Not long after I had fallen asleep, I awoke to the sound of rain pattering on the tent. Normally, the rainfly would handle it, but there’s more stuff involved this time around and not everything fits into the tent.
A quick inventory from memory didn’t turn up anything that would get too damaged from the rain. “The food bag!” flashed in my mind, as I leapt up and ran outside. Wait, should I bring it in? Wasn’t there a lot of advice indicating its a really bad idea to bring your food inside your tent? I came to a quick compromise and set the bag next to the tent, then gathered up the remaining external gear, like the fishing pole and life jacket, and piled them next to the tent. There was a “Now what?” moment, until I remembered the tarp. With it being pitch black and raining, there wasn’t much time to plan out a proper strategy to hang the thing, so it was just draped over the tent and miscellaneous gear. After staking and tying down the tarp, I called it good and crawled back inside to the still dry tent.
Up at dawn, the site didn’t look too bad. The tarp had done its job, and the rain hadn’t been hard enough to flood the campsite. A beaver family swam by me as I filled my water bottles by the lake. The tarp was redone so it hung above the tent, and provided a nice dry area around the tent. Unfortunately, I needed to stoop quite a bit to get in or out.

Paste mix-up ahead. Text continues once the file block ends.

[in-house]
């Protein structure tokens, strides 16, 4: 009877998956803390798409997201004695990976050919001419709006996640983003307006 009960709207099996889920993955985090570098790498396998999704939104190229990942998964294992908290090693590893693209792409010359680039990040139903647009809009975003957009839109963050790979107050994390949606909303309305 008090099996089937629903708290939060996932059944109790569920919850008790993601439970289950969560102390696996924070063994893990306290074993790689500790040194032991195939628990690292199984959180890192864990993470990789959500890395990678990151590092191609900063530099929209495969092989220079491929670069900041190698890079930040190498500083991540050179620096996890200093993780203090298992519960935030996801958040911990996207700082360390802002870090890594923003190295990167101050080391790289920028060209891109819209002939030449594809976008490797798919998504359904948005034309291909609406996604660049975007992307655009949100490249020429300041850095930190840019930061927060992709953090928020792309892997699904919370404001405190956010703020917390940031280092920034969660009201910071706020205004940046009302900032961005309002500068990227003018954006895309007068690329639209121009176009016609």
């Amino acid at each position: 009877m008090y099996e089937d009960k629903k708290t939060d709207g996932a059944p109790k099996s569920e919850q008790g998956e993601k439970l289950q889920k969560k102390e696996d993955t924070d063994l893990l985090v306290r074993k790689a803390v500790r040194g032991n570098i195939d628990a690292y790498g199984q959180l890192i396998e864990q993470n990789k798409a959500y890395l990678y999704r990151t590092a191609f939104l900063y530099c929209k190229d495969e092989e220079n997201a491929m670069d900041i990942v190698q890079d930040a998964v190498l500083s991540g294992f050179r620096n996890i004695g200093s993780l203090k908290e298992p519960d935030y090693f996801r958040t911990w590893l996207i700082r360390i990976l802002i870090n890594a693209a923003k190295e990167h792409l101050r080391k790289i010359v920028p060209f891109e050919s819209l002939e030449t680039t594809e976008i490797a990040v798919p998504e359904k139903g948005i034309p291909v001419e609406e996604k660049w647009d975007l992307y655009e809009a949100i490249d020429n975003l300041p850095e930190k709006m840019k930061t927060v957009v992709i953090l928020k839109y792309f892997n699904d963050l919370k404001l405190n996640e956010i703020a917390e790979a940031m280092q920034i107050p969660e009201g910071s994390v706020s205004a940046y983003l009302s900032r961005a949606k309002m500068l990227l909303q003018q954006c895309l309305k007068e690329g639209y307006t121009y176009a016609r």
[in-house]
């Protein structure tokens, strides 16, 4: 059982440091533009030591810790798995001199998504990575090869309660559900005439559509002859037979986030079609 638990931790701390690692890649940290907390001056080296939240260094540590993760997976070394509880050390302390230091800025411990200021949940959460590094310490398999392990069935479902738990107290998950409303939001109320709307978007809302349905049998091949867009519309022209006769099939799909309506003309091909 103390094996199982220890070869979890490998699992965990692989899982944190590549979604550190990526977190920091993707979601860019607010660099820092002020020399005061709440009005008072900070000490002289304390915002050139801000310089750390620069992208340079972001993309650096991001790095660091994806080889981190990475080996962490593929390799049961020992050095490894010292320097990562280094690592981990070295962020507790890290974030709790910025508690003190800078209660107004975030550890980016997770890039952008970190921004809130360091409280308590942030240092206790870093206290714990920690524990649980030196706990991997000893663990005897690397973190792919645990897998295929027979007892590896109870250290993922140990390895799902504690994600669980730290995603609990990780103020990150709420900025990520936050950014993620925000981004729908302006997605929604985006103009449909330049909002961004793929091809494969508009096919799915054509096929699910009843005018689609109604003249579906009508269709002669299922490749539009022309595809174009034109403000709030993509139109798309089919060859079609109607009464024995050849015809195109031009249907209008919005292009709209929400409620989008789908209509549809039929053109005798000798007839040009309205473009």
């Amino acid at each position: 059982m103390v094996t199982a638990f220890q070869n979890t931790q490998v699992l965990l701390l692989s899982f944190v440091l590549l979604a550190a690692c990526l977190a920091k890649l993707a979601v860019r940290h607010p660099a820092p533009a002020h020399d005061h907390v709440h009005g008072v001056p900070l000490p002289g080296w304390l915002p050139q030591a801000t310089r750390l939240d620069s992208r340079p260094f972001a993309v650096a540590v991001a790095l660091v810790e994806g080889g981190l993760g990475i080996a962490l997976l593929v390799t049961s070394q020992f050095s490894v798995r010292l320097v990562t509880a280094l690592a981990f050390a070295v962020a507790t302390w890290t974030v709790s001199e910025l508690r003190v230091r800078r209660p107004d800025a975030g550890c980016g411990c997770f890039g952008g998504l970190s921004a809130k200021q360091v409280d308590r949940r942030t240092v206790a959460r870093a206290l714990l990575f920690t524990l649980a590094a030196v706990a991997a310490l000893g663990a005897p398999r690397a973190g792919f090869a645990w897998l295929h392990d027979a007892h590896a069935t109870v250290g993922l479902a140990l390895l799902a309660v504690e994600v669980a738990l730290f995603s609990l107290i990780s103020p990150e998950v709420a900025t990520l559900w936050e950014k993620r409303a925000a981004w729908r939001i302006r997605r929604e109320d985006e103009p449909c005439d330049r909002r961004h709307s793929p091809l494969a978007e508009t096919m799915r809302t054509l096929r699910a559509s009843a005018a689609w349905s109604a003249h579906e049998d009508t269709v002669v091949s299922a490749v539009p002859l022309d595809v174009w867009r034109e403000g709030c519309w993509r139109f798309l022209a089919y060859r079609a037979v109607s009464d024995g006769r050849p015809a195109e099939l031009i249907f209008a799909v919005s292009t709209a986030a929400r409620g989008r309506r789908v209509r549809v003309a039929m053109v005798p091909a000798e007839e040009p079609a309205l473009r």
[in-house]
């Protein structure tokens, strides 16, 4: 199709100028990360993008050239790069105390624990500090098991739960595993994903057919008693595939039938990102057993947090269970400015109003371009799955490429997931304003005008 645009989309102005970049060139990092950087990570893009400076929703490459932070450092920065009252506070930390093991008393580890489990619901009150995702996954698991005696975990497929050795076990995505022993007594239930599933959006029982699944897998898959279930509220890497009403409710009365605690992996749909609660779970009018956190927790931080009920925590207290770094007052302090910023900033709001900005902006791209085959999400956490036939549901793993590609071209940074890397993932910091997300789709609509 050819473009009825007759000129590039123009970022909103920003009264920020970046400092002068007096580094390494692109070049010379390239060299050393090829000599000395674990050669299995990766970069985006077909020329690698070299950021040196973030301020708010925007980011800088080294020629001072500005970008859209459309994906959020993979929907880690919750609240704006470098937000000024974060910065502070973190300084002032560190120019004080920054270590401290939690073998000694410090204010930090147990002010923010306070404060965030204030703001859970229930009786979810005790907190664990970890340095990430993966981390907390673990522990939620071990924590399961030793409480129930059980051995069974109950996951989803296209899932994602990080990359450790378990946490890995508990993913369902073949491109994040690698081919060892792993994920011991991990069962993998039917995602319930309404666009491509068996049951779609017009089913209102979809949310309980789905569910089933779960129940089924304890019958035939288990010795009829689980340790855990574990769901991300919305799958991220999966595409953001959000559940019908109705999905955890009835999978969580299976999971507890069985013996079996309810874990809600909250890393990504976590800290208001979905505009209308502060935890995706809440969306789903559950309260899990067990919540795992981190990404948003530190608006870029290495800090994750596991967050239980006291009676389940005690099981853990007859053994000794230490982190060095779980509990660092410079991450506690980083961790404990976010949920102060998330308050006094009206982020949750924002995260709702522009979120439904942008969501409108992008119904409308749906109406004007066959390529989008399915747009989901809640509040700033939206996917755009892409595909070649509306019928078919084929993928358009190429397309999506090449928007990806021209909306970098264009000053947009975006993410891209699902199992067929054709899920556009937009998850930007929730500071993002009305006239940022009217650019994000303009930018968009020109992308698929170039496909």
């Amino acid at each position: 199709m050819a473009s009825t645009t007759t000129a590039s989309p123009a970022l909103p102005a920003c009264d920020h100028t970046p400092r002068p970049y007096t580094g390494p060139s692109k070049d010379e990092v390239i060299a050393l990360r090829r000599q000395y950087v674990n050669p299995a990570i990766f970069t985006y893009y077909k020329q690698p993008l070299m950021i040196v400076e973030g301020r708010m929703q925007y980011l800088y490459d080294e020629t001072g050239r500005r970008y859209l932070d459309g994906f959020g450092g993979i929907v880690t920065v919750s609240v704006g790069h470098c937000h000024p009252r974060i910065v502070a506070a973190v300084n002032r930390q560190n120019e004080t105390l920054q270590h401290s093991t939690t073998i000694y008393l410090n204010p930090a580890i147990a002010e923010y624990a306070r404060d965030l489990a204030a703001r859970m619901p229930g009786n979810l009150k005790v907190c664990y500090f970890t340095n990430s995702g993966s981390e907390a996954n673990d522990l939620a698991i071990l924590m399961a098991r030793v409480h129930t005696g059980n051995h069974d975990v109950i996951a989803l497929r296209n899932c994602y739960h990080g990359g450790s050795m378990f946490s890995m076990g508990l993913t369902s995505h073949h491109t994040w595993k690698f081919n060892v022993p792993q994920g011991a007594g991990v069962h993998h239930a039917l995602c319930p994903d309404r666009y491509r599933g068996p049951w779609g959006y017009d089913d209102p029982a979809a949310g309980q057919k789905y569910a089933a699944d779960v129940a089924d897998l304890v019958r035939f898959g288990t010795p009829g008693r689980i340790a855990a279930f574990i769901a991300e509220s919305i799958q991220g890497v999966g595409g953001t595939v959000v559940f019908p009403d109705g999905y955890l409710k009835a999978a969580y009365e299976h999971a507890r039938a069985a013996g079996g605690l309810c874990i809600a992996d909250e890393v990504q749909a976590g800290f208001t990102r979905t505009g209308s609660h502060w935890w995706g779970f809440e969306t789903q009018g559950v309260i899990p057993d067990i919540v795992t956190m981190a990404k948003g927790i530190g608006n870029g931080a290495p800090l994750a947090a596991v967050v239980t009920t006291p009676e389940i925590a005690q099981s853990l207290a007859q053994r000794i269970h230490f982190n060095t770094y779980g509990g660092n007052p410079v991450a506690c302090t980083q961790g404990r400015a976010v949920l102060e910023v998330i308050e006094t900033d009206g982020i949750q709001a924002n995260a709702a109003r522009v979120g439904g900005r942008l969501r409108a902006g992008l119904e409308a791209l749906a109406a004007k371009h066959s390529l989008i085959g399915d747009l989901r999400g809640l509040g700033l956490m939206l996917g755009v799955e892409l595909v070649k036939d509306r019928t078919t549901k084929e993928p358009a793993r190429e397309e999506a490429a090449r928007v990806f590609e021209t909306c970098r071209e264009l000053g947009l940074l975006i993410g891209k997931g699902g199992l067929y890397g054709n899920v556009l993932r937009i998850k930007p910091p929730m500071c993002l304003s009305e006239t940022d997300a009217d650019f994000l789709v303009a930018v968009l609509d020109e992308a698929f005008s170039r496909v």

After breakfast, I paddled north to Little Crab Lake. The strong westerly winds made headway difficult, just like yesterday. The lake lived up to its name, it was a smaller version of Crab Lake. The creek that lead to Lunetta Lake was shallow and full of lily pads. The whole area is marshland. Headway was manageable until I reached the lake. The wind seemed to be worse today, any attempts to enter the lake caused me to get shoved onto the marsh that made up the east shore. A muddy, stinky area. Dejected, I headed back to Little Crab Lake, had lunch at the portage, then went back to camp.
The afternoon was wiled away fishing and relaxing. It was difficult to just sit and enjoy the sights, as I kept thinking “I should be doing something right now.” Eventually, I was able to settle down and relax. A group paddled by camp on their way north. This lake was busier than I had been lead to believe.
Rain came through while I was making dinner. The downpour only lasted a few minutes but the tarp performed as expected. After the rain, the wind stopped. It was quiet for the first time in two days. A rainbow appeared on the other side of the lake. This was just the kind of thing I had come for.
Again, the mosquitoes drove me into the tent shortly after sunset. Birds were calling left and right. Loons were coming in for landing and taking off right next to camp. Not the sort of music that lulls one to sleep, but it was a nice change from the roar of wind blowing through trees.
Today’s wildlife: beaver, blue jays, loons. The island next to camp seems to be a blue jay haven.